Two faculty members in the College of Food, Agricultural, and Environmental Sciences (CFAES) – Dr. Mark Erbaugh, Director of the Office of International Programs in Agriculture, and Dr. Chris Igodan, Professor, Ohio State University Extension – traveled to Nigeria at end of November to meet with faculty and administrators at the Adeyemi College of Education (ACE) in Ondo State, Nigeria. The visit was made to renew a former partnership that dates back to 1964 and to explore opportunities for Ohio State CFAES faculty and extension professionals to collaborate with ACE in revitalizing the agricultural economy of Ondo State through the development of new training and outreach programs.
The visit comes at a time when the Nigerian government has renewed interest in revitalizing its long neglected agriculture sector in which 71% of the population still depends as its main form of livelihood. This interest has been further stimulated by the recent plunge in oil prices, Nigeria’s main export, and continued high population growth rates that have had dramatic impacts on youth unemployment, leading the government and donors to take a critical look at investments needed to enhance the country’s agricultural productivity and overall employment.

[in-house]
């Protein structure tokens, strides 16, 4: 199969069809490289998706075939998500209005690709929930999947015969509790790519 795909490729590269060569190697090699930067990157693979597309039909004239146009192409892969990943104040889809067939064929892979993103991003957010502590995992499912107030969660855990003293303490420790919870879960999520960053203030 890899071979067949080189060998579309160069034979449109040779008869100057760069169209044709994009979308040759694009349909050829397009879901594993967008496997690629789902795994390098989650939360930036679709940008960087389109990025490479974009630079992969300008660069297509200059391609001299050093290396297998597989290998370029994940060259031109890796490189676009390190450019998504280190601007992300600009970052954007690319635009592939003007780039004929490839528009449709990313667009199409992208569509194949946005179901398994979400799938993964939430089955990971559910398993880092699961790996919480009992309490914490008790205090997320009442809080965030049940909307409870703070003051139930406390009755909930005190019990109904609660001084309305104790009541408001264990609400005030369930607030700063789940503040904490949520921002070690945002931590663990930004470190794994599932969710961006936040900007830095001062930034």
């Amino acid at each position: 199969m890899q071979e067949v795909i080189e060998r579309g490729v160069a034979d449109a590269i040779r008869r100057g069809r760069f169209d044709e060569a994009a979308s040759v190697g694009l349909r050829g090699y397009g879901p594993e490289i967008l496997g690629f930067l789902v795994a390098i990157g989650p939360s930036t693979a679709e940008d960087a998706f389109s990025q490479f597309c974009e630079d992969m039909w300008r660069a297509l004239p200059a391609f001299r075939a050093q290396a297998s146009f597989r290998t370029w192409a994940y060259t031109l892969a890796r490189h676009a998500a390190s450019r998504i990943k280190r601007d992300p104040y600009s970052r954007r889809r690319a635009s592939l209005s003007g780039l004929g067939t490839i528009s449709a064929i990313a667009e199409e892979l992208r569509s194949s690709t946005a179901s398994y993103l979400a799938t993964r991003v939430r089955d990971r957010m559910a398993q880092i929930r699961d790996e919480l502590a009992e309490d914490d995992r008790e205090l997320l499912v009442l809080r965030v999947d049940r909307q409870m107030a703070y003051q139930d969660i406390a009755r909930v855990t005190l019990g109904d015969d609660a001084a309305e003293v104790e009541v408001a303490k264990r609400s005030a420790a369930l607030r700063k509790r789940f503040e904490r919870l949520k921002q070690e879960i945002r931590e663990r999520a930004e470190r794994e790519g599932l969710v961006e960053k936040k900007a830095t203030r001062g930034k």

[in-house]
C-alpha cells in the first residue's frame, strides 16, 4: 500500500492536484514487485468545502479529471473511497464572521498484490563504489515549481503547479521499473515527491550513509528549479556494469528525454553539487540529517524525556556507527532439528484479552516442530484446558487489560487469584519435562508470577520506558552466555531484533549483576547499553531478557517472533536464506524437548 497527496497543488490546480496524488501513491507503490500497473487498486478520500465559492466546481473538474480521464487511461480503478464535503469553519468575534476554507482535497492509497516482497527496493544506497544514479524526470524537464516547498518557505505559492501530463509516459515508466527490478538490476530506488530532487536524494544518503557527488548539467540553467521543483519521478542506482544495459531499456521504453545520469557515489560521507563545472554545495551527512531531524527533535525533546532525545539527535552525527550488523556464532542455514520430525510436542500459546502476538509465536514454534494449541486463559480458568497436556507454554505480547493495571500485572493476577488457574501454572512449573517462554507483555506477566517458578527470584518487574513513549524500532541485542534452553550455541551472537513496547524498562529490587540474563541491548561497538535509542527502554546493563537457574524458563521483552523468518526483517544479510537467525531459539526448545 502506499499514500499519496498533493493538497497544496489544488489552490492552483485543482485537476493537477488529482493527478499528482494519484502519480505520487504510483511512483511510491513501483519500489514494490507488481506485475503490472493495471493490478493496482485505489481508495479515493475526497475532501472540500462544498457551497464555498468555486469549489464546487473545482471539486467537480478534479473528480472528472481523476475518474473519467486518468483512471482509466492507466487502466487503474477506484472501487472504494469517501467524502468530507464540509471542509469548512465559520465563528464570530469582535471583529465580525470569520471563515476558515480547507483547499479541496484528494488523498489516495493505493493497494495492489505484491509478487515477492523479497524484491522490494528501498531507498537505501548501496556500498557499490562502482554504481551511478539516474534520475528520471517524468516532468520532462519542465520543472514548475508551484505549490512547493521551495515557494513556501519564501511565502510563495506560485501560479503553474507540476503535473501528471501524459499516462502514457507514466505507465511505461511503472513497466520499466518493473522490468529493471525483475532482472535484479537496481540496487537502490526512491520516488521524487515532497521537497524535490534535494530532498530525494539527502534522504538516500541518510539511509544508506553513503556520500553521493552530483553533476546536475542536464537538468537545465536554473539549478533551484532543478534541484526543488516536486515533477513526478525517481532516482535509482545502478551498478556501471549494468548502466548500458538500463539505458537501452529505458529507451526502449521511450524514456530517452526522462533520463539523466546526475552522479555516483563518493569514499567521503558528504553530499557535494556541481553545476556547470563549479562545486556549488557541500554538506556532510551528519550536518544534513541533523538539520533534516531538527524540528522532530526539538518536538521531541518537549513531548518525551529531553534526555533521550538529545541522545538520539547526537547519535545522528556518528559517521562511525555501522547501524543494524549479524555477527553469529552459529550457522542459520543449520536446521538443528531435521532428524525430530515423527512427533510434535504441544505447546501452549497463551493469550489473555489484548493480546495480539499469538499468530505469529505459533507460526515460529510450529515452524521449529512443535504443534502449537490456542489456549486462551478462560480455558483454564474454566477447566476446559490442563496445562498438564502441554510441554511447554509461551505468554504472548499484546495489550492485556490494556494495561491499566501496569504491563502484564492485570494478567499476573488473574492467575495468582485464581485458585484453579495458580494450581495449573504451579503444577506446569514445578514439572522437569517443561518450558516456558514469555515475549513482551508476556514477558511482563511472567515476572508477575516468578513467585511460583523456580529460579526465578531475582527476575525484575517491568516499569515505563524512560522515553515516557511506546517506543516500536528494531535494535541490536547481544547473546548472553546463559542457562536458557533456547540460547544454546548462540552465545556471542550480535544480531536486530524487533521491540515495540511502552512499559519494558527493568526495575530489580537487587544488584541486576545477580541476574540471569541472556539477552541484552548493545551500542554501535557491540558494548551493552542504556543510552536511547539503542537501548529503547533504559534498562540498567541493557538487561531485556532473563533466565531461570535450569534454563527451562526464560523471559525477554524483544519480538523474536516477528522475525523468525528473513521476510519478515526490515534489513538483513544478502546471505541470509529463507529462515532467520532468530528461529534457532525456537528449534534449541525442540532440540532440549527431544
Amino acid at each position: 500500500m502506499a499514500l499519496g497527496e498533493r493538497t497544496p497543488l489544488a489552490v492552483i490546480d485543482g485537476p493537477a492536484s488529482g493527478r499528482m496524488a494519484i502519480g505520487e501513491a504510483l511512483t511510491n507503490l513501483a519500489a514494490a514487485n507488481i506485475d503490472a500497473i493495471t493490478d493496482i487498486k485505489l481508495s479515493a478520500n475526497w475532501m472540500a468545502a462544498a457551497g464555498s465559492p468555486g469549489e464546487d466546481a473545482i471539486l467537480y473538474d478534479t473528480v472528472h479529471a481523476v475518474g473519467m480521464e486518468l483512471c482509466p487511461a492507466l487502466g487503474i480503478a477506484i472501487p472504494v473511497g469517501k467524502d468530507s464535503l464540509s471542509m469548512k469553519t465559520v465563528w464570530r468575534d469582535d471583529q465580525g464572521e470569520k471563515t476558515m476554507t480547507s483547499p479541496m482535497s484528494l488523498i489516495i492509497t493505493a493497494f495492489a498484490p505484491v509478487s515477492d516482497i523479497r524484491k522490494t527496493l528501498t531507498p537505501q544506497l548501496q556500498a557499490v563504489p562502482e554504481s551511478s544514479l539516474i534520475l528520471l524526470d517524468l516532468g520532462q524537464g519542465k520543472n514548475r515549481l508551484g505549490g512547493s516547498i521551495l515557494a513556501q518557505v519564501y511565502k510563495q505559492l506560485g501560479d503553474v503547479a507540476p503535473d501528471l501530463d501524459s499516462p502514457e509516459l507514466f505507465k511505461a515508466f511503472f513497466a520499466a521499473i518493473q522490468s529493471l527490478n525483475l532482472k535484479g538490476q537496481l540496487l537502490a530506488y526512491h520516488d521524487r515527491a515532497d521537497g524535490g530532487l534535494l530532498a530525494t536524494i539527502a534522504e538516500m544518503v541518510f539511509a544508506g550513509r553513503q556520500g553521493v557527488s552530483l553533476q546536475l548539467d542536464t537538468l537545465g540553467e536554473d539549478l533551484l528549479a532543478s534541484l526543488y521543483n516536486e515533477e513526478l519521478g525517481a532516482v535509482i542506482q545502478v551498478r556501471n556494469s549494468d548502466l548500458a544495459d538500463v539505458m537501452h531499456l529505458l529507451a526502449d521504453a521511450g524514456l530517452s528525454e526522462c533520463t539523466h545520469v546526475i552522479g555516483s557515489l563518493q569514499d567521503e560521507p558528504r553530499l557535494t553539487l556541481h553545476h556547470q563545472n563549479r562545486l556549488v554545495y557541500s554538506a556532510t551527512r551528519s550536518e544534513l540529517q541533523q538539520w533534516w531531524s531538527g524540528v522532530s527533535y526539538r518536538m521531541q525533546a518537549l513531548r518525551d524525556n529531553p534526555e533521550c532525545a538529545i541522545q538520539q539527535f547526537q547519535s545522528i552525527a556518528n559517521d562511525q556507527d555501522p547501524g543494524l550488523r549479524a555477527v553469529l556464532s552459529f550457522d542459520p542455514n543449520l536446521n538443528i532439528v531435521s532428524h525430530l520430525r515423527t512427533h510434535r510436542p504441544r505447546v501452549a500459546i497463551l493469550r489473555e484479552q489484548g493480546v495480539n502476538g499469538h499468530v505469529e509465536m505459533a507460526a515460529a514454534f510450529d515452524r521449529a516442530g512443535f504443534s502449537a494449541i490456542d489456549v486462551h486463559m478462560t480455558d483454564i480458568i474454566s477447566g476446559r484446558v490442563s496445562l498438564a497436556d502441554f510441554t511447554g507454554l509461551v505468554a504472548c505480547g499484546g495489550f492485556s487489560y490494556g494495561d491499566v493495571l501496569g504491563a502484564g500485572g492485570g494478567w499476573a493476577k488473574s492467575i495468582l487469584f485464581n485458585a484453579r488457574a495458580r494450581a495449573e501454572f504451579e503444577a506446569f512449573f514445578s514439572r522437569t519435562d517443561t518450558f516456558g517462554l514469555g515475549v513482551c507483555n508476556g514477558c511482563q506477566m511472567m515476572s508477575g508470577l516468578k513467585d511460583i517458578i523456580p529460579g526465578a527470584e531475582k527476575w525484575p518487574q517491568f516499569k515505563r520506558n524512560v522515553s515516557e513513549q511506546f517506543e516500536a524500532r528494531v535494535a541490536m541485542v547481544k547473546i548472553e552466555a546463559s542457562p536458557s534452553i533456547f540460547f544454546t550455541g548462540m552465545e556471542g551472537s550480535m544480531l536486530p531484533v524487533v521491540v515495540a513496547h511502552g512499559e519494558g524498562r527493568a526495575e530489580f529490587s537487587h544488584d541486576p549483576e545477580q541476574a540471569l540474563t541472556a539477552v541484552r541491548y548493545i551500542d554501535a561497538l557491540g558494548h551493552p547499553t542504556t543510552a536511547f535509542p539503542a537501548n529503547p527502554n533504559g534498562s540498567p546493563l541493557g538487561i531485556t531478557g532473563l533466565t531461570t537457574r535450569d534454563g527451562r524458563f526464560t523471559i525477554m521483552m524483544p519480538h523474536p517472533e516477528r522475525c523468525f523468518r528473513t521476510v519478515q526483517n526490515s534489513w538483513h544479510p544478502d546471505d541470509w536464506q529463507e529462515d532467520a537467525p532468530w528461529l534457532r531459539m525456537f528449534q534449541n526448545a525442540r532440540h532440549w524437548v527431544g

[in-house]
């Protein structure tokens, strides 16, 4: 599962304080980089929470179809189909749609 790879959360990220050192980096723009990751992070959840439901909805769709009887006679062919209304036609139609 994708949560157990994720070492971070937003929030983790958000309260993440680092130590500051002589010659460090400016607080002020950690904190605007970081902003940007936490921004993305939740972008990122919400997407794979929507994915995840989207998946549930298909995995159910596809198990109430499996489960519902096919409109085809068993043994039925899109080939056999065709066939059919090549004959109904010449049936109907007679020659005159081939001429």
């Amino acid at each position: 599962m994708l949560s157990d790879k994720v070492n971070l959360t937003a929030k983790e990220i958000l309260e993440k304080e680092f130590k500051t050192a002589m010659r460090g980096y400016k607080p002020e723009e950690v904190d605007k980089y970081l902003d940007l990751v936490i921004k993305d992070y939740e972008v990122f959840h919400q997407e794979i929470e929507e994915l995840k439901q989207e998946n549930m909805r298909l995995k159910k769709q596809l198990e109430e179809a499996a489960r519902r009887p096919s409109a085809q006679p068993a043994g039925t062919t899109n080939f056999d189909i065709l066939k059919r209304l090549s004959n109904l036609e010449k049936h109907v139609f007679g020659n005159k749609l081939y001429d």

Erbaugh and Igodan were welcomed by the Governor of Ondo State, Olusegun Mimiko, and the Provost of Adeyemi College of Education, Professor Olukoya Ogen, who both expressed a strategic interest in making employment in agriculture more attractive to Nigerian youth.
“Agriculture remains the only sector that can guarantee empowerment for the unemployed youth in our country,” said Professor Ogen, who added that possibly partnering with a comprehensive, land grant university in the U.S. like Ohio State could bring about sustainable impacts to Nigeria’s agricultural development. Such is the vision of Provost Ogen, who recognizes the contribution agricultural institutions of higher education can make to agricultural development.
Ohio State would also benefit considerably from this collaborative relationship.
“We live in a global society and our challenges, even those faced by our domestic agricultural systems, have a global dimension,” says Mark Erbaugh, who currently serves as the Administrative Director of the Innovative Agricultural Research Initiative (iAGRI), a major food security project in Tanzania funded by the United States Agency for International Development (USAID) and managed by the Office of International Programs and Agriculture at The Ohio State University.
Igodan concurs stating, “Faculty and extension professionals who are engaged internationally are able to experience their profession in a different cultural setting and acquire skillsets that allow them to work better with agricultural stakeholders here at home.”
Erbaugh and Igodan plan to continue exploring potential opportunities to maintain the partnership with their contacts at Adeyemi College of Education with the hope that they can devise a collaborative training program that educates the next generation of innovative and entrepreneurial agriculturalists in Nigeria.